Think annual events in Mexico and Day of the Dead is likely the first thing that comes to mind. After all, this traditional, spiritual and deeply important annual ritual, which honours the dead by celebrating their life, is Mexican through and through and is celebrated in various locations throughout the country. The most famous is perhaps Pátzcuaro, Michoacán, followed by Oaxaca City. However, recent years have seen the advent of a parade in Mexico City that curious visitors can go and see.
If music festivals are more your jam, then Mexico City is the place to be in spring for Vive Latino. Each year, Vive Latino hosts big name performers from both Mexico and beyond, although it does have an autumnal rival in the shape of Corona Capital. Branching out of Mexico City though, the country has no shortage of equally excellent live music alternatives. In Monterrey, Hellow Fest and Pa’l Norte prove popular, while Morelos plays host to the hipster Bahidorá each February and Ceremonia comes to Toluca in spring.
Co-founded by Mexican actor, director and producer Gael García Bernal, Ambulante is a travelling documentary film festival that makes its way through major Mexican states—it starts as far north as Chihuahua, moving through Jalisco, Oaxaca and even Veracruz, amongst other locations—putting on screenings, workshops and cultural events wherever it finds itself. However, there are some other traditional film festivals worth visiting in Mexico too, such as the Los Cabos International Film Festival, the Morelia International Film Festival and the Guadalajara International Film Festival.
Speaking of Guadalajara, it doesn’t just host film festivals. In fact, it’s also home to Latin America’s largest book fair, with the Feria Internacional del Libro. Each year there’s a different country, city or region of honour invited. 2016 honoured Latin America, in 2017 it was Madrid, while in 2018 it’ll be Portugal. There are also song and dance performances and special guests—George R. R. Martin even put in an appearance last year!
Contrary to popular belief, Mexican Independence Day isn’t the same as Cinco de Mayo. In fact, that’s about four months from the truth, because Independence Day is actually celebrated on September 16th. Wherever you are in Mexico, you’ll notice a sudden spike in the amount of red, white and green paraphernalia and on the day itself, Mexico City bears witness to the President’s grito, as well as parades, parties and fireworks. To have a truly Mexican experience for Independence Day, it’s practically law to wolf down a bowl of pozole.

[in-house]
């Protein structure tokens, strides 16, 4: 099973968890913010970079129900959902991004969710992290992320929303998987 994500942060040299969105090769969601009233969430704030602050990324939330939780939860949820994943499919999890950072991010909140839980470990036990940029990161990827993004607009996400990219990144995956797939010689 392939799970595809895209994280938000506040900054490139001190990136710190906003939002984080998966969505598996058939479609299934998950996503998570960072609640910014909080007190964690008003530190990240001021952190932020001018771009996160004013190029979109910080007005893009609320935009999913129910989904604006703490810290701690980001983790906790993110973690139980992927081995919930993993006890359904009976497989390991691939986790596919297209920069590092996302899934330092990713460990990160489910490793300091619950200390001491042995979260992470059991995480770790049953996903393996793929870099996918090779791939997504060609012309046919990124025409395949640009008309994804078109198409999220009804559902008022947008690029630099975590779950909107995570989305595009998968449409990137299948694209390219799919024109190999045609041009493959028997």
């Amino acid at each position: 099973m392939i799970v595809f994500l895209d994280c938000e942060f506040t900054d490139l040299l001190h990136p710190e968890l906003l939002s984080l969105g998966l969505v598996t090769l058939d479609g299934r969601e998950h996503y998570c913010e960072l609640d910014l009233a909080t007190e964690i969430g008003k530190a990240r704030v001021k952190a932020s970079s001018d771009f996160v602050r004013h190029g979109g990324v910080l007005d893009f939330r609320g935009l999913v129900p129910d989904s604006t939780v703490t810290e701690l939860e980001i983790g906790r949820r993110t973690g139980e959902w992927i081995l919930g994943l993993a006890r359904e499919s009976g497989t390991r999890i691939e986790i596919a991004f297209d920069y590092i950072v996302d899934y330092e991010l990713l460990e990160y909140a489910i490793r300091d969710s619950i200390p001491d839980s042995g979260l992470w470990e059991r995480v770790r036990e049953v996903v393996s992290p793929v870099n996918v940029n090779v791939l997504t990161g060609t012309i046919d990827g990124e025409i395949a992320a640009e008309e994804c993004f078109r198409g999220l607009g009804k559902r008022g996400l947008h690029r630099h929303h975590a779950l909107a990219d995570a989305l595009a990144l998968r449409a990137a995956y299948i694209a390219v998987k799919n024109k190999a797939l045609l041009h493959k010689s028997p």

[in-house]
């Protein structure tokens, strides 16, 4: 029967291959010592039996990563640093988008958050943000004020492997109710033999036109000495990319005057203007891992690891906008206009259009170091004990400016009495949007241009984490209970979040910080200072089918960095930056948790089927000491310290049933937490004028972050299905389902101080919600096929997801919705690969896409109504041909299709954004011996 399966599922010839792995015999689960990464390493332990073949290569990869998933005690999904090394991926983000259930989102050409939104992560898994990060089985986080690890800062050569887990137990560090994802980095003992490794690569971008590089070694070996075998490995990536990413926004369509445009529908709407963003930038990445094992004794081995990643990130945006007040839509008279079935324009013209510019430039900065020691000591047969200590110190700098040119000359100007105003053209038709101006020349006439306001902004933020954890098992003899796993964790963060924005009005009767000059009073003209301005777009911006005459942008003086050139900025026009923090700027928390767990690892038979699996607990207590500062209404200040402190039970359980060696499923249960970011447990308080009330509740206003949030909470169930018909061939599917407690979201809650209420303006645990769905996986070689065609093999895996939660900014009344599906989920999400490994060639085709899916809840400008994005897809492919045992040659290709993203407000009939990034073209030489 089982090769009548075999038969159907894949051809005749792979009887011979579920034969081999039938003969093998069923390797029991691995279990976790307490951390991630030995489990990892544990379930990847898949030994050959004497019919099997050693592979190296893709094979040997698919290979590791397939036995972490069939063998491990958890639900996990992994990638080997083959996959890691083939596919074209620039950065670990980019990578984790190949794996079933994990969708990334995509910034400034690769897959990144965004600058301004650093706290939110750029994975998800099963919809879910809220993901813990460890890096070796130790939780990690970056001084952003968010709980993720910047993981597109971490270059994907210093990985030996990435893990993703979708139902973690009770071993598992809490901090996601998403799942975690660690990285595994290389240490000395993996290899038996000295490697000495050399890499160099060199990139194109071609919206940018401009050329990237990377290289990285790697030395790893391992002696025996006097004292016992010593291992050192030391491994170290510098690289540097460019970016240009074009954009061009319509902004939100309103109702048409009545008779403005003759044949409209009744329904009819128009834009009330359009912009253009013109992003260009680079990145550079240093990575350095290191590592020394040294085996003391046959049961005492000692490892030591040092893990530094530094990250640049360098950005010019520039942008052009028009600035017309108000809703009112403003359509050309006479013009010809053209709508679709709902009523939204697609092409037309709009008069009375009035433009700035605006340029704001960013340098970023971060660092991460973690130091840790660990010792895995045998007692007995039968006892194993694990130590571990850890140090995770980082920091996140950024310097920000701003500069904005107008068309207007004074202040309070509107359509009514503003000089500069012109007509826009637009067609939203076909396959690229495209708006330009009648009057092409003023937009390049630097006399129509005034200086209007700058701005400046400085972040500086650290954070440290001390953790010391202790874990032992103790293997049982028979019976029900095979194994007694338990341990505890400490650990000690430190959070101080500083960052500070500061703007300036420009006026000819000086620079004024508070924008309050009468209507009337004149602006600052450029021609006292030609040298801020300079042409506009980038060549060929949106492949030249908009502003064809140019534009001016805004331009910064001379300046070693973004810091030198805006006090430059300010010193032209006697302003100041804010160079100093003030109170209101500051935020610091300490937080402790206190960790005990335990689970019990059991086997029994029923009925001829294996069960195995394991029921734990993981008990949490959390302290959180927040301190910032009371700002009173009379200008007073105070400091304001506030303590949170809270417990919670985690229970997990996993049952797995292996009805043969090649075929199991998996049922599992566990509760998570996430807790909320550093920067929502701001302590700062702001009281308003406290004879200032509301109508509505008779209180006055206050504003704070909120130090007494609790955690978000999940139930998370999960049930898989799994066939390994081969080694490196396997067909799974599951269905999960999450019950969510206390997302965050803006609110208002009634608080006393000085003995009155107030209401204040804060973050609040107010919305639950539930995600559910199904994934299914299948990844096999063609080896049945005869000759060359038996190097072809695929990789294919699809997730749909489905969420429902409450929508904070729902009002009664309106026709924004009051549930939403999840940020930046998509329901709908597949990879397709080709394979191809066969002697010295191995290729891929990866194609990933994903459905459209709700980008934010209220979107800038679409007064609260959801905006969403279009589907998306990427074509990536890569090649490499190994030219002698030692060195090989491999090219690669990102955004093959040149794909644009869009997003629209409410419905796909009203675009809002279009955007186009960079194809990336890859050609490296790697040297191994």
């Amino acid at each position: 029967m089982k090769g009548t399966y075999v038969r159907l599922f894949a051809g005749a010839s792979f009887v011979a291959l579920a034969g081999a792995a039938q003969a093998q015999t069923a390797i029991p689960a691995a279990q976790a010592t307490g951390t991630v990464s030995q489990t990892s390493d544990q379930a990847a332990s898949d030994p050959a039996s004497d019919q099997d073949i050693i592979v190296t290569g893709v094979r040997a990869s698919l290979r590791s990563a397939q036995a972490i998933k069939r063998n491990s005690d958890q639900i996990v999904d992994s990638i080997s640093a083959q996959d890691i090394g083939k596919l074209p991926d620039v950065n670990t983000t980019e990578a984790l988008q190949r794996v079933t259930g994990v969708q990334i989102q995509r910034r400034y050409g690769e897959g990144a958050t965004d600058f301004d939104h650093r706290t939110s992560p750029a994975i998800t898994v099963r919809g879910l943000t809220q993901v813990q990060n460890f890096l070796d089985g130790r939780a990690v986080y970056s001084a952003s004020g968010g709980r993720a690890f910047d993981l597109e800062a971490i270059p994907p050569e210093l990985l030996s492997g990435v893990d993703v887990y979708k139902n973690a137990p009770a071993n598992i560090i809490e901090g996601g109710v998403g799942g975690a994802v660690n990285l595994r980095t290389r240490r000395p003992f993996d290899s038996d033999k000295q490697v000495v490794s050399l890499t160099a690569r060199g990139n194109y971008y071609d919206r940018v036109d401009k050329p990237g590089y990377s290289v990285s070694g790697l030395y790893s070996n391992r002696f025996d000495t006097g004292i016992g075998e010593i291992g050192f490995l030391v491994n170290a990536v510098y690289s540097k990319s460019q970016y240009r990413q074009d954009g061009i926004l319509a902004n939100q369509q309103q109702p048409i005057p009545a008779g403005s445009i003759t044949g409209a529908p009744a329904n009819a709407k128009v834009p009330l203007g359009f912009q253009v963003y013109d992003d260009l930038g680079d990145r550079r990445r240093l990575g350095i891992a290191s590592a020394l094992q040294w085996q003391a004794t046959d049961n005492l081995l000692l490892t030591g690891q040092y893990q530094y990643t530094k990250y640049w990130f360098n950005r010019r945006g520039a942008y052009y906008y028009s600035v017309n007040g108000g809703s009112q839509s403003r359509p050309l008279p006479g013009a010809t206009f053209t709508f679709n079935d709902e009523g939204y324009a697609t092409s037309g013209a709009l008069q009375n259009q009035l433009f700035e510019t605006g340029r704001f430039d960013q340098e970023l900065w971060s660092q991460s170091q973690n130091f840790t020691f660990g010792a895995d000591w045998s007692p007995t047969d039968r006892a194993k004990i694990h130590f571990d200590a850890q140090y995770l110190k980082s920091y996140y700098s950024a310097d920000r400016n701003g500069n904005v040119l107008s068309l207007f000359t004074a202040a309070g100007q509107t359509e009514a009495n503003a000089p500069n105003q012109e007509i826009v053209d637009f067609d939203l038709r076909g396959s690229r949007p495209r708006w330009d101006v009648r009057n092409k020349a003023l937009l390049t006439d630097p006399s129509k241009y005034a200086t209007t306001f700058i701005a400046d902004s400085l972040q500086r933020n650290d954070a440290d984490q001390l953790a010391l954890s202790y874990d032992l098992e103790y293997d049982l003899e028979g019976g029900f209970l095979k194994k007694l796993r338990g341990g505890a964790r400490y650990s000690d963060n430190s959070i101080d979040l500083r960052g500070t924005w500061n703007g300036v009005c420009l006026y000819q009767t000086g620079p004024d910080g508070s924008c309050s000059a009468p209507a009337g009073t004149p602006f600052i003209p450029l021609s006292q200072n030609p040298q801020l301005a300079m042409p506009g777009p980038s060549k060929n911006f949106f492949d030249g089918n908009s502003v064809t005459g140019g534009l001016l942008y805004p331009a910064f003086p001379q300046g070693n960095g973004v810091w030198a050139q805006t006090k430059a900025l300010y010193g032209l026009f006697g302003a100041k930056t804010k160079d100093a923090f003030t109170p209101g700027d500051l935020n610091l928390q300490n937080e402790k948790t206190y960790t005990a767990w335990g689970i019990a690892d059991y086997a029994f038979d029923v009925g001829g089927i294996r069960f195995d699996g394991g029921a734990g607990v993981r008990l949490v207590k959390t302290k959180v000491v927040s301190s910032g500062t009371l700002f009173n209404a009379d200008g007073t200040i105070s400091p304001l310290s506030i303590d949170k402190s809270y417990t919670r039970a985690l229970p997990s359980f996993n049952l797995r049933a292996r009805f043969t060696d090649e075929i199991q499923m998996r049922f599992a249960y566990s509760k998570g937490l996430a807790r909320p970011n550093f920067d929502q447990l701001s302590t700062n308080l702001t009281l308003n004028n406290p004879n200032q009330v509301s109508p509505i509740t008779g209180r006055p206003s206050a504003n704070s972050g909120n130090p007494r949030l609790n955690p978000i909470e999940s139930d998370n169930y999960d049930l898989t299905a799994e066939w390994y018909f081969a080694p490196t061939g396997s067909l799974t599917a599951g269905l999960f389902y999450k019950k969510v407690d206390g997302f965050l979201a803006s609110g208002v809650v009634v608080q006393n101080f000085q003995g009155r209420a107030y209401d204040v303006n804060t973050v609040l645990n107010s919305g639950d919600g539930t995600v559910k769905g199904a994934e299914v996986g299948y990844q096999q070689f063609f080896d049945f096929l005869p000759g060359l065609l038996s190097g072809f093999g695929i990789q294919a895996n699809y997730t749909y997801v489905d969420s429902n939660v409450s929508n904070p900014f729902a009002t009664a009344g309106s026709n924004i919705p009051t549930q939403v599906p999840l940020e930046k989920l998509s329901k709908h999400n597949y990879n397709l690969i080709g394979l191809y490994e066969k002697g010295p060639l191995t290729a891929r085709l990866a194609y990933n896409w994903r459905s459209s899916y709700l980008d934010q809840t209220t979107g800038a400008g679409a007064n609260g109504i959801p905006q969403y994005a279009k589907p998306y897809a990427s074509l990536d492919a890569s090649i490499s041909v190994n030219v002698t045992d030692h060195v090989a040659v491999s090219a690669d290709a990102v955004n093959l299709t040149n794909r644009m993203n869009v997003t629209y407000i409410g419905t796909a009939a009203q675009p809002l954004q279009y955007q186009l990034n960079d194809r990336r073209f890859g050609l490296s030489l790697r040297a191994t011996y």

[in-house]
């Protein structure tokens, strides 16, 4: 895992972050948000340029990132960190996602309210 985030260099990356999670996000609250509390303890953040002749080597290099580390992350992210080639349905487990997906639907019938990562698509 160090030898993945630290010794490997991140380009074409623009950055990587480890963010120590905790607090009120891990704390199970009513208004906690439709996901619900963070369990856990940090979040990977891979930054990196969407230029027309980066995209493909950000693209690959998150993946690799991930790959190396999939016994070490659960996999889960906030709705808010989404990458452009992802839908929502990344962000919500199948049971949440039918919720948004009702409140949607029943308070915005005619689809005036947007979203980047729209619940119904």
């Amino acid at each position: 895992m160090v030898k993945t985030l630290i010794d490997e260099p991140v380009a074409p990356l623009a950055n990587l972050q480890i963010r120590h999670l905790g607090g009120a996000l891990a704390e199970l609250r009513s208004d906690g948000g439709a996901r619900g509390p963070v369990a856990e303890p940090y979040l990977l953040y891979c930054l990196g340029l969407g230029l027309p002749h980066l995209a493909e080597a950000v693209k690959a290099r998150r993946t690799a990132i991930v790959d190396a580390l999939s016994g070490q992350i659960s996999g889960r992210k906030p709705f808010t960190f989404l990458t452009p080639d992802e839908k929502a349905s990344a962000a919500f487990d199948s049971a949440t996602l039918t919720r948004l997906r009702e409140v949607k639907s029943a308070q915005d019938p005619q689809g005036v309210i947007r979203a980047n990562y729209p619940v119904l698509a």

Arguably Oaxaca City’s biggest and most well-known celebration is the annual Guelaguetza festival, a spectacle of culture, dance and tradition. Every July, dancers from all corners of the sprawling southern state, or to be more precise, from the seven regions of Oaxaca, gather in the capital’s hilltop amphitheatre to perform popular dances while dressed in elaborate and traditional Oaxacan outfits. Tickets typically sell out a while in advance.
An almost month-long agricultural fair might not seem like it would hold that much appeal for the general public, but the Feria Nacional de San Marcos in Aguascalientes is actually Mexico’s largest fair, and more than worth a second glance. As well as industrial exhibits, there are also rodeos, ethically questionable bullfights and your typical assortment of fairground rides and snacks on offer.
For a different kind of month-long celebration, Guadalajara in October is the place to be. The annual Fiestas de Octubre, in Mexico’s second city, celebrates everything arts and culture, putting on shows and events across the city, which range from fairs to concerts to modern art exhibits.
Another city that celebrates culture in October is Guanajuato, the colourful city that’s developed quite a reputation for itself thanks to its charming, cobbled callejones and colonial appeal. The Cervantino Festival is perhaps the city’s greatest legacy though, which attracts tons of visitors to the already cramped, winding streets of Guanajuato – to celebrate art, music, literature and cinema. Book well in advance though, because this festival has grown massively in popularity in recent years.
Carnaval is best associated with Brazil and the Caribbean, there’s not doubt about that. However, there are two coastal Mexican cities that get in on the act with their own mini Mardi Gras in March each year—Mazatlán, Sinaloa and Veracruz. As you might expect, Mexico’s Carnaval celebrations feature dancing, drinking and performances taken to the extreme during the nine days of parades and parties.
Oaxaca’s Night of the Radishes, a much-hyped and much-beloved Christmas tradition centring around radish carving competitions (yes, really) is just the tip of the iceberg when it comes to quirky Mexican festivals and celebrations. You also have Tlaxcala’s Night Nobody Sleeps during which coloured sawdust carpets the streets to mark the Assumption of the Virgin Mary; Zacatecas’ La Morisma which involves full blown re-enactments of Christians vs. Moors battles; San Miguel de Allende even gets in on the act with the Fiesta de los Locos (Crazy People’s Party).